In recent years Shoreditch has become synonymous with London street art. The art painted on walls and fencing in this historic part of east London is whimsical, abstract, thoughtful, humourous, haunting, disturbing, and beautiful. Creativity in Shoreditch is not new. It was once the haunt of Elizabethan artists, writers, and creative types. In the 19th and 20th centuries, it had many theatres and music halls. Street art is a more recent addition with its roots in 1980s graffiti culture.
I am not a drawer or a painter, but I recently attended a drawing class while vacationing in Puerto Vallarta. It was a three-hour drop-in class offered once a week with no requirement to attend each week. My sister, who was travelling with us, is interested in drawing and I accompanied her to the class. There were only three of us in the class that day. The instructor created a still life scene with a bowl, a black ball, a white ball, and a seashell.
People go to train stations to travel somewhere or to meet a traveller. Train stations aren’t typically destinations on their own, but there is something at London’s King’s Cross Station that is attracting crowds. Harry Potter fans know fictional platform 9 ¾ as the place where one departs for Hogwarts School via the Hogwarts Express. The historic real-life King’s Cross Station has created a “platform” for Harry Potter fans.
Muck Rack makes it simple to find people, tweets, or articles that mention any name, keyword, company, hashtag etc. We've compiled this guide to help you make the most of your search.
Selecting a term
Start searching tweets, articles from media outlets, articles mentioned in tweets, journalists'
names, titles and bios with some suggested searches:
Companies or Topics (e.g. iPhone, Microsoft)
Phrases (e.g. "cloud computing") — use quotes to keep the terms together
Twitter handles (e.g. @username) — returns those who have mentioned or replied to
Names (e.g. "David Pogue")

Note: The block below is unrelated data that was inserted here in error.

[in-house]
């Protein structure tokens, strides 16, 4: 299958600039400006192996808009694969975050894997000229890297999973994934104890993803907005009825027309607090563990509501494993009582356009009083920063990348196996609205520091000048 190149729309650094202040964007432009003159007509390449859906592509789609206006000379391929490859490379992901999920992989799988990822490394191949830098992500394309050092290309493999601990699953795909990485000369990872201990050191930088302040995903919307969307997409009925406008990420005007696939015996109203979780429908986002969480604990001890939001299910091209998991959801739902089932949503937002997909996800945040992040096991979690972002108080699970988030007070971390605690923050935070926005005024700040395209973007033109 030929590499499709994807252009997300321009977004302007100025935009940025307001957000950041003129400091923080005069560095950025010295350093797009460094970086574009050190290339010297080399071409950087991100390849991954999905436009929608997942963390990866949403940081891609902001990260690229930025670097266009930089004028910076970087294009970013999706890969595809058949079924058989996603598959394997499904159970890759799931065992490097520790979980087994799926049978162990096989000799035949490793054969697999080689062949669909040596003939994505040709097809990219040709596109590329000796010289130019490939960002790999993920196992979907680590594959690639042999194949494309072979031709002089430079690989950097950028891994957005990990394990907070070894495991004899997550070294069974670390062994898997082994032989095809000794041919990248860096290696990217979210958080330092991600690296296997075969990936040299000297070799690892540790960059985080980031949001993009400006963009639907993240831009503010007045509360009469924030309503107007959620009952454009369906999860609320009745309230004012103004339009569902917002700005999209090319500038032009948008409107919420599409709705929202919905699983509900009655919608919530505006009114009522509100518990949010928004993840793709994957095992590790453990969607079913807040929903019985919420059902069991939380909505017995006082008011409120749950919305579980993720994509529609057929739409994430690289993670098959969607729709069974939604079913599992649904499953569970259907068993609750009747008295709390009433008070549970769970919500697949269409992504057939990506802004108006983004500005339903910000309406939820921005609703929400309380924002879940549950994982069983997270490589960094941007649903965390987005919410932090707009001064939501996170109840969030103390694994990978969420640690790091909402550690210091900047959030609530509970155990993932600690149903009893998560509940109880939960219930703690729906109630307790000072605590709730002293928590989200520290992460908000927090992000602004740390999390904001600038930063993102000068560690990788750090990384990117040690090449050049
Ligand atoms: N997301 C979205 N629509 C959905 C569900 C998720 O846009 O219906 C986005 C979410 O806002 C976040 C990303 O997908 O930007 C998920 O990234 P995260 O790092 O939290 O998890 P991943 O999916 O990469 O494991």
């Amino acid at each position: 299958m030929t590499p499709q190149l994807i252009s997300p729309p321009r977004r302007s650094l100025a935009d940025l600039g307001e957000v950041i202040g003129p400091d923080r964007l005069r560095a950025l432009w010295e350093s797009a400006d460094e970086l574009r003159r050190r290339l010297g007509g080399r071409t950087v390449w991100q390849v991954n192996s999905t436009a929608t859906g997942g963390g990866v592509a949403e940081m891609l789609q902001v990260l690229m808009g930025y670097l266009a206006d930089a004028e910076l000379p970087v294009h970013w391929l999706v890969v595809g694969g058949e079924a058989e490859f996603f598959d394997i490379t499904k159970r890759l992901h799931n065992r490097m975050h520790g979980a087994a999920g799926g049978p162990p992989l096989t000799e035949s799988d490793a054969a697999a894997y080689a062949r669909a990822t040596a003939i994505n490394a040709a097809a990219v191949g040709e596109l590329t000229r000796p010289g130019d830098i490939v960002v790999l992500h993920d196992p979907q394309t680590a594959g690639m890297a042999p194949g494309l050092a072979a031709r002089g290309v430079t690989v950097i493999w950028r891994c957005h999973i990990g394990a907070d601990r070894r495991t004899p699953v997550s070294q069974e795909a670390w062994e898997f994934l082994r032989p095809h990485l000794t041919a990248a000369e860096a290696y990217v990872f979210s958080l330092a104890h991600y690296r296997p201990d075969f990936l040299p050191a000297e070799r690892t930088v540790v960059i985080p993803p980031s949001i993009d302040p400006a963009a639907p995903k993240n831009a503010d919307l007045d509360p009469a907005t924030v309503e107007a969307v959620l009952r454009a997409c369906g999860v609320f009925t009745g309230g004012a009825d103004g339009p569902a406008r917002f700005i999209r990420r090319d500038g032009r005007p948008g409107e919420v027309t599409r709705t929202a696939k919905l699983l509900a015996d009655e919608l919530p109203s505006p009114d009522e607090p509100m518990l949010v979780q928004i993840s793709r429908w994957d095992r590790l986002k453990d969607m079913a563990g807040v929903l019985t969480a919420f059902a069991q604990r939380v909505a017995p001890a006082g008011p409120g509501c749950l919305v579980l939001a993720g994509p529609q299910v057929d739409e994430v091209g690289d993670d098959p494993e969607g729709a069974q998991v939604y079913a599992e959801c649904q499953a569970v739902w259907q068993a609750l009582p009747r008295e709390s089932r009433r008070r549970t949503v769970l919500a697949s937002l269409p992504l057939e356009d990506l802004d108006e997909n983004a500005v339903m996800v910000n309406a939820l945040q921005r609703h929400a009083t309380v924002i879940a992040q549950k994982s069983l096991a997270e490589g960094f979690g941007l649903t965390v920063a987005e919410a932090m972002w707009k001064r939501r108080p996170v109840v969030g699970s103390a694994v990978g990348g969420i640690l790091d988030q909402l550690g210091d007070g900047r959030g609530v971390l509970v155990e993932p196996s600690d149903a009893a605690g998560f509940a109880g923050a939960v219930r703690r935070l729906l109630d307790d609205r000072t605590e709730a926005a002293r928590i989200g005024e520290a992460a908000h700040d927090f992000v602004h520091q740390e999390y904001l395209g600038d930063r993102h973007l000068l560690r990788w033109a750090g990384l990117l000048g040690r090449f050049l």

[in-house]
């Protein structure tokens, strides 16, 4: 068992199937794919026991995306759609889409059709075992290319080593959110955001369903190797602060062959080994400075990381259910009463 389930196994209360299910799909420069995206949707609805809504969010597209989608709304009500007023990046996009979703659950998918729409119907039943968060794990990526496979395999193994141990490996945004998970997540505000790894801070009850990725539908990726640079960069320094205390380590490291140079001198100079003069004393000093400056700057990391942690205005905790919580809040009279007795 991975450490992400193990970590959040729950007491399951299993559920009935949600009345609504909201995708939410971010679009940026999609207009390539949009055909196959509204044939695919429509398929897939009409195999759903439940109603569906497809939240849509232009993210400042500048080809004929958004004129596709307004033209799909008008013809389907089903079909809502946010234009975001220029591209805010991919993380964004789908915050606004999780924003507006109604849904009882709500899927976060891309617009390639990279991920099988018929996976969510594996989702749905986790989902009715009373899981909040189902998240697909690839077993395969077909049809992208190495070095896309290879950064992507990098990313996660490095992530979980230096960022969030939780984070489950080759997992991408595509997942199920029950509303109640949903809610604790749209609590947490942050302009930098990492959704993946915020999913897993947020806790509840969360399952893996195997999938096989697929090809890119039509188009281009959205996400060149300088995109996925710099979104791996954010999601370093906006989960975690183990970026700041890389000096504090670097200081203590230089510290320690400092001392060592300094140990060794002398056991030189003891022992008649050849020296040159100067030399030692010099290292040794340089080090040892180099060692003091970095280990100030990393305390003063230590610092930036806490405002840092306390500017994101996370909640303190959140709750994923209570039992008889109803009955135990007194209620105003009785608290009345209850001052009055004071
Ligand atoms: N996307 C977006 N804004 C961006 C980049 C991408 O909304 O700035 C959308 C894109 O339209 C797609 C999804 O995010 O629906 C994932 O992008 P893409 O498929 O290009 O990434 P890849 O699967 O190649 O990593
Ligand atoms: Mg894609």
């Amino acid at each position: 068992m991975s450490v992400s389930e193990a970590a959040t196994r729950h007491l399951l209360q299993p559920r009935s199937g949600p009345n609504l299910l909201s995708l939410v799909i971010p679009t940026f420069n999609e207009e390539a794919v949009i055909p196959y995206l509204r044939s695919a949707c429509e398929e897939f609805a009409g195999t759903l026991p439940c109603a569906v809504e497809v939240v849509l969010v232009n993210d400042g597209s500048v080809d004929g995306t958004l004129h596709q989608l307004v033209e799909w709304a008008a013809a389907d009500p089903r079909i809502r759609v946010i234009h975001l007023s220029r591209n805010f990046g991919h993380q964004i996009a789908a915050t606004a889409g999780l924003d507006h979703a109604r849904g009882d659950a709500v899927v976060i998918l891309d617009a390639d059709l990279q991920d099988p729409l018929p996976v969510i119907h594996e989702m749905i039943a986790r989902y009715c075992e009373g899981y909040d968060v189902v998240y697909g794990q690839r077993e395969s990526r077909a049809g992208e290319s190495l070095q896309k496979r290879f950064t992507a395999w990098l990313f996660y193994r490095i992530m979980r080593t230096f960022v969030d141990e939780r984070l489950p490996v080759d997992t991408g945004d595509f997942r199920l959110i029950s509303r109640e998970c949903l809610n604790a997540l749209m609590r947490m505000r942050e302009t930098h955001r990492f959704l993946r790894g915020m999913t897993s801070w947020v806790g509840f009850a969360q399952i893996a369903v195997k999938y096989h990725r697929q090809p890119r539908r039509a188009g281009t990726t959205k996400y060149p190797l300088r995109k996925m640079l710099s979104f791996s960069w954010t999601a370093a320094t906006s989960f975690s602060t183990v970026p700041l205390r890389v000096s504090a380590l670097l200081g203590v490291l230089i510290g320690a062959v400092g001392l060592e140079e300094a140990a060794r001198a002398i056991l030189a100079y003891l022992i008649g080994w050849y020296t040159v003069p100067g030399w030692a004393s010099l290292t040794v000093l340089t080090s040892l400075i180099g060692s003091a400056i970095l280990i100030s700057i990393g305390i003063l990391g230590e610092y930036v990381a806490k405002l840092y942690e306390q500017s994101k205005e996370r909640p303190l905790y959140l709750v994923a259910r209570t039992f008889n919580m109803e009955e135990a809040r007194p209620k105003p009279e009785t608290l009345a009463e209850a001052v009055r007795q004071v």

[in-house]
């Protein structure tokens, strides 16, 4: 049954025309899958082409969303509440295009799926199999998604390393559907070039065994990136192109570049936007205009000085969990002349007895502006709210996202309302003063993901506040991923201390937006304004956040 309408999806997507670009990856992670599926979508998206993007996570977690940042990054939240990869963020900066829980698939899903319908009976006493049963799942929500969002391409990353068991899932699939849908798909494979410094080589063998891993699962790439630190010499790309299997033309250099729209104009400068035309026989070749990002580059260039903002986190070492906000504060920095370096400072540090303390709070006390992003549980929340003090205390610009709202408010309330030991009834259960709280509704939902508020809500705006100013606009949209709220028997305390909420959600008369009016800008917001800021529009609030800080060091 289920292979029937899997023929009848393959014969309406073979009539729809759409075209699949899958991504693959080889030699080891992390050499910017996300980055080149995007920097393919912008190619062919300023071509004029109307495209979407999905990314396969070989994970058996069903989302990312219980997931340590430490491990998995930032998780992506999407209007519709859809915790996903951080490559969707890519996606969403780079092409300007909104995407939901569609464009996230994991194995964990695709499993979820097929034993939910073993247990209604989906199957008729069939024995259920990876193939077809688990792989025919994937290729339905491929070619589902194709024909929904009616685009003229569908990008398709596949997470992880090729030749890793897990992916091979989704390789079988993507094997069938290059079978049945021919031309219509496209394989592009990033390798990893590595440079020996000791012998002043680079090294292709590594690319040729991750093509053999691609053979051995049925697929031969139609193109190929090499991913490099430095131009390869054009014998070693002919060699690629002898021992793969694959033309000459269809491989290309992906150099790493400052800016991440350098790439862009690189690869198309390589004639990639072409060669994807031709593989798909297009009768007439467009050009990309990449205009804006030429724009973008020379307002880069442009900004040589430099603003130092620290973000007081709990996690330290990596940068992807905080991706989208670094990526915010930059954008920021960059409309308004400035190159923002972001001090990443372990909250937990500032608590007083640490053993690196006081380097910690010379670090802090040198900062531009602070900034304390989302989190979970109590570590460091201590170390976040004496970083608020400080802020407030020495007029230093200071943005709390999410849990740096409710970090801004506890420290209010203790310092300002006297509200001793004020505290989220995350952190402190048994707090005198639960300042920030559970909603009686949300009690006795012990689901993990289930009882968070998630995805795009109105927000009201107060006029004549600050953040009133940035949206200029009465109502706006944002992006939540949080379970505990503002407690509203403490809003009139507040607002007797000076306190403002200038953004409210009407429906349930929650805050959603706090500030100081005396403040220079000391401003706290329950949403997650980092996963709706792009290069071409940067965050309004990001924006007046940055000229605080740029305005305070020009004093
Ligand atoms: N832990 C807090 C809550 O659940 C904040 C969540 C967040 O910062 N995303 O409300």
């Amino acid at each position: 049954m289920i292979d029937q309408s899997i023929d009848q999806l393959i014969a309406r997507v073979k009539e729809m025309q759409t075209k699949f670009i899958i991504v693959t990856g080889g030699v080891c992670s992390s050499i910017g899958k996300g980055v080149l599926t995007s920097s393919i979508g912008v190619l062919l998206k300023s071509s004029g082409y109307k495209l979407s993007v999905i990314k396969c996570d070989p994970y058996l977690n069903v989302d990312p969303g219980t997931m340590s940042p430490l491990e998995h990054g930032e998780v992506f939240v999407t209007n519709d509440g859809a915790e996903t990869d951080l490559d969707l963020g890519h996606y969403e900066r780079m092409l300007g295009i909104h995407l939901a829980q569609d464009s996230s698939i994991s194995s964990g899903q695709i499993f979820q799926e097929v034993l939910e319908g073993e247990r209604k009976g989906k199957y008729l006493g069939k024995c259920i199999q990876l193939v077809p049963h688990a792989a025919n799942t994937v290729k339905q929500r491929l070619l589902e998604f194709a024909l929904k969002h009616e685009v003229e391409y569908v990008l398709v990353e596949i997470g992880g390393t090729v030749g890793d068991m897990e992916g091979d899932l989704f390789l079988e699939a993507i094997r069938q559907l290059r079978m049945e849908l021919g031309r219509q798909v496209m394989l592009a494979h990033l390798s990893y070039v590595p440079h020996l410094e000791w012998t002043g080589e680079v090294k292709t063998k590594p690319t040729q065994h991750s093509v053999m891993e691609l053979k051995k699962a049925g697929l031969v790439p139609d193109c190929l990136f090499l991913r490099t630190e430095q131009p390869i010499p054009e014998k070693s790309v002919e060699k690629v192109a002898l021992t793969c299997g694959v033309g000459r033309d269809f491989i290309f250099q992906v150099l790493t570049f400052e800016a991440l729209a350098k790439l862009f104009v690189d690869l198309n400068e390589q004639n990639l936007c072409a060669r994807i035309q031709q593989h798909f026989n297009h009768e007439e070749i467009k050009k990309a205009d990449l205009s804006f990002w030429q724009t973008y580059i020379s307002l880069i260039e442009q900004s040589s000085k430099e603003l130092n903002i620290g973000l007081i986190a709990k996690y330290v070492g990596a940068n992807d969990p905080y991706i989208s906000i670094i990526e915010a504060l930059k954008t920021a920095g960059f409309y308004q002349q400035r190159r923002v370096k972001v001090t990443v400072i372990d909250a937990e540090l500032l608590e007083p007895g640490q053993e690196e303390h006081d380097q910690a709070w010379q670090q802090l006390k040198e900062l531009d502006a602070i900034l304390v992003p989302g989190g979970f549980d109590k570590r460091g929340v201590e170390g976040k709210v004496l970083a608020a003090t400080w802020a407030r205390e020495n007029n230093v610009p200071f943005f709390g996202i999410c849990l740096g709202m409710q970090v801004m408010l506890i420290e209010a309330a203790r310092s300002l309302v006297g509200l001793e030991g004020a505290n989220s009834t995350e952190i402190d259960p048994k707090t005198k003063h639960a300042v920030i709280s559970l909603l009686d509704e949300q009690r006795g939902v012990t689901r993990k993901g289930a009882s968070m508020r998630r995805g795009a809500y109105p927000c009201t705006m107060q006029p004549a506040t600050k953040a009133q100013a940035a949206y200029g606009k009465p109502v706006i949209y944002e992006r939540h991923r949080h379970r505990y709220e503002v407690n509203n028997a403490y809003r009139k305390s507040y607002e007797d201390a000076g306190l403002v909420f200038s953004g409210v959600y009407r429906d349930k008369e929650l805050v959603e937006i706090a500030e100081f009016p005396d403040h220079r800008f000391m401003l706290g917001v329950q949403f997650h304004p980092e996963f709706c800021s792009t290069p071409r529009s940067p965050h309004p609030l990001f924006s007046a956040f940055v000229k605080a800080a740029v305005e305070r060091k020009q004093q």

Hashtags (e.g. #sxsw, #london2012)
Bio details (e.g. vegan, Olympics, father)
Muck Rack's Advanced Search allows for many boolean operators.
Find results that mention multiple specified terms, use AND or
+. For example, ensure each result contains both Elon Musk and Mark Zuckerberg by
searching Musk AND Zuckerberg or Musk + Zuckerberg.
Use the operators OR or , to broaden your search when you'd like either of
multiple terms to appear in results. (This is the default behavior of our search when no operators
are used). For example, results will contain either cake or cookie by searching cake OR cookie or cake,cookie
Use NOT or - to subtract results from your search. For
example, searching Disney will yield results about the Walt Disney Company as well as Walt Disney
World Resort. To exclude mentions of Disney World, search for Disney -World or Disney
When using one of these operators with a phrase, enclose it in quotation marks. For example, you can
find results about smartphones excluding Apple's iPhone 4S by searching smartphone -"iPhone
Exact case matching or punctuation
If you're searching for a brand name or keyword that relies on specific punctuation marks or capitalization, you can
find results that match your exact query by adding matchcase: before the keyword you're searching for, like matchcase:E*TRADE .
Use parentheses to separate multiple
boolean phrases. For example, to find journalists talking about having fun in Disney World or
Disneyland, search for ("disney world" OR disneyland) AND fun.
An asterisk can be used to search for any variation of a root word truncated by the asterisk. For example, searching for admin* will return results for administrator, administration, administer, administered, etc.
A near operator is an AND operator where you can control the distance between the words. You can vary the distance the near operation uses by adding a forward slash and number (between 0-99) such as strawberries NEAR/10 "whipped cream", which means the strawberries must exist within 10 words of "whipped cream".